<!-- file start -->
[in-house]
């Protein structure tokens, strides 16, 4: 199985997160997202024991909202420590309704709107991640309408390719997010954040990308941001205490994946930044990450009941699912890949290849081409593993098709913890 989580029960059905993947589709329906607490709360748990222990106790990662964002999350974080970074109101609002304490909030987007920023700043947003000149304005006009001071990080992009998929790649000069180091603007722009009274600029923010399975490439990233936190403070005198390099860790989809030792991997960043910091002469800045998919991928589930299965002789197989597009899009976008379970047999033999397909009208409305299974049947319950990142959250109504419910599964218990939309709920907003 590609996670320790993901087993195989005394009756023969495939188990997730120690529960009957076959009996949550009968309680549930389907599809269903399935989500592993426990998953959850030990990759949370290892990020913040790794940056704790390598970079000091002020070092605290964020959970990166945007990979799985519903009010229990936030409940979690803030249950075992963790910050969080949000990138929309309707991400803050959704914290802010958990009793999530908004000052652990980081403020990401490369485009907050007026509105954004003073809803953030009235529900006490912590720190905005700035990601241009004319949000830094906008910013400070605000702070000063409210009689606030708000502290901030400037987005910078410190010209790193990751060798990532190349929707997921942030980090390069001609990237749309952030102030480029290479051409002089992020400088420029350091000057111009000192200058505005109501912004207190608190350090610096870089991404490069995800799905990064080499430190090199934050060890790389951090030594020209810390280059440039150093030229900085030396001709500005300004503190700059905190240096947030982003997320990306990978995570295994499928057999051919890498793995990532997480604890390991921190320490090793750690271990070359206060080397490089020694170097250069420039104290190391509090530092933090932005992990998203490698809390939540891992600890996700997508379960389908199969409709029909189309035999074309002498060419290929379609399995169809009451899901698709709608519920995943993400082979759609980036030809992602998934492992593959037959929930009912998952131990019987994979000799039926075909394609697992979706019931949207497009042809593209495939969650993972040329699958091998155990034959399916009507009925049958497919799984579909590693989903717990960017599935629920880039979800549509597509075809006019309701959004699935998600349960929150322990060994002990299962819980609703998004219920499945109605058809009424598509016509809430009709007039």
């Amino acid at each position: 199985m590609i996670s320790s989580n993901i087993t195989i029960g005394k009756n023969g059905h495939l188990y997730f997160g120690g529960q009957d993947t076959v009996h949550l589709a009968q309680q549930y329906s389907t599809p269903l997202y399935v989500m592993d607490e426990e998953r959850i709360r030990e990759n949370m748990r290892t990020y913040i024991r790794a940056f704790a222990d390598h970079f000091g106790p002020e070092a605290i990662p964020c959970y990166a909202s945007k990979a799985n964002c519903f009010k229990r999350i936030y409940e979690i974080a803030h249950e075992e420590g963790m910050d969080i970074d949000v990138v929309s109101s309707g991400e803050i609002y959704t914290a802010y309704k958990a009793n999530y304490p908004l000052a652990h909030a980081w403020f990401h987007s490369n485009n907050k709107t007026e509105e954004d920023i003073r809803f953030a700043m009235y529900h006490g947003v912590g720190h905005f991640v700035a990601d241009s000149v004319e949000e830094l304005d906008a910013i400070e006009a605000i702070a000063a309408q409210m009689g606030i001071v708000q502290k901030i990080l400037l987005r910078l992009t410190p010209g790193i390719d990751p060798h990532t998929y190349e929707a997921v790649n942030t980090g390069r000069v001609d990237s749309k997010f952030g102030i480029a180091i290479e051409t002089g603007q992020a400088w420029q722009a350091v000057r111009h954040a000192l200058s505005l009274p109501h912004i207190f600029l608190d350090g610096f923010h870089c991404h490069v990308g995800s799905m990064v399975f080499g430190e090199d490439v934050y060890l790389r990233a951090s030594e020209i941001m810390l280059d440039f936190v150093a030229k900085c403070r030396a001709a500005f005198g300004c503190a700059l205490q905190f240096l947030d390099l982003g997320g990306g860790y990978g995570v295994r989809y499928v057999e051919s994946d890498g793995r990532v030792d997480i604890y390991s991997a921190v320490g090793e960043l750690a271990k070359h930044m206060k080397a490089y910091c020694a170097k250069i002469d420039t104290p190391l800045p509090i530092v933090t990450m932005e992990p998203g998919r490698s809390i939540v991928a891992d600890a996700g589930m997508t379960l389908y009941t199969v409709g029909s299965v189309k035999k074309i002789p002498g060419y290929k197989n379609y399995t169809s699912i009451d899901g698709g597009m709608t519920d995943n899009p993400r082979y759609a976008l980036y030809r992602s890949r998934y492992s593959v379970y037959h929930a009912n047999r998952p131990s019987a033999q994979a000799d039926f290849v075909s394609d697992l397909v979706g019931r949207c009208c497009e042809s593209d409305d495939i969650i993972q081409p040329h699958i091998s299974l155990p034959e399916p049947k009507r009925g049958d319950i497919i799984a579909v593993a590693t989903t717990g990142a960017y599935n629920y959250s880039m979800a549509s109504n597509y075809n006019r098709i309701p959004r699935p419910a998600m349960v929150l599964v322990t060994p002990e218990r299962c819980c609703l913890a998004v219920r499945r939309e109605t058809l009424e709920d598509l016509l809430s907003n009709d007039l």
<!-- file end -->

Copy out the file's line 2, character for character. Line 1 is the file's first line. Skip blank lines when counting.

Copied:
């Protein structure tokens, strides 16, 4: 199985997160997202024991909202420590309704709107991640309408390719997010954040990308941001205490994946930044990450009941699912890949290849081409593993098709913890 989580029960059905993947589709329906607490709360748990222990106790990662964002999350974080970074109101609002304490909030987007920023700043947003000149304005006009001071990080992009998929790649000069180091603007722009009274600029923010399975490439990233936190403070005198390099860790989809030792991997960043910091002469800045998919991928589930299965002789197989597009899009976008379970047999033999397909009208409305299974049947319950990142959250109504419910599964218990939309709920907003 590609996670320790993901087993195989005394009756023969495939188990997730120690529960009957076959009996949550009968309680549930389907599809269903399935989500592993426990998953959850030990990759949370290892990020913040790794940056704790390598970079000091002020070092605290964020959970990166945007990979799985519903009010229990936030409940979690803030249950075992963790910050969080949000990138929309309707991400803050959704914290802010958990009793999530908004000052652990980081403020990401490369485009907050007026509105954004003073809803953030009235529900006490912590720190905005700035990601241009004319949000830094906008910013400070605000702070000063409210009689606030708000502290901030400037987005910078410190010209790193990751060798990532190349929707997921942030980090390069001609990237749309952030102030480029290479051409002089992020400088420029350091000057111009000192200058505005109501912004207190608190350090610096870089991404490069995800799905990064080499430190090199934050060890790389951090030594020209810390280059440039150093030229900085030396001709500005300004503190700059905190240096947030982003997320990306990978995570295994499928057999051919890498793995990532997480604890390991921190320490090793750690271990070359206060080397490089020694170097250069420039104290190391509090530092933090932005992990998203490698809390939540891992600890996700997508379960389908199969409709029909189309035999074309002498060419290929379609399995169809009451899901698709709608519920995943993400082979759609980036030809992602998934492992593959037959929930009912998952131990019987994979000799039926075909394609697992979706019931949207497009042809593209495939969650993972040329699958091998155990034959399916009507009925049958497919799984579909590693989903717990960017599935629920880039979800549509597509075809006019309701959004699935998600349960929150322990060994002990299962819980609703998004219920499945109605058809009424598509016509809430009709007039």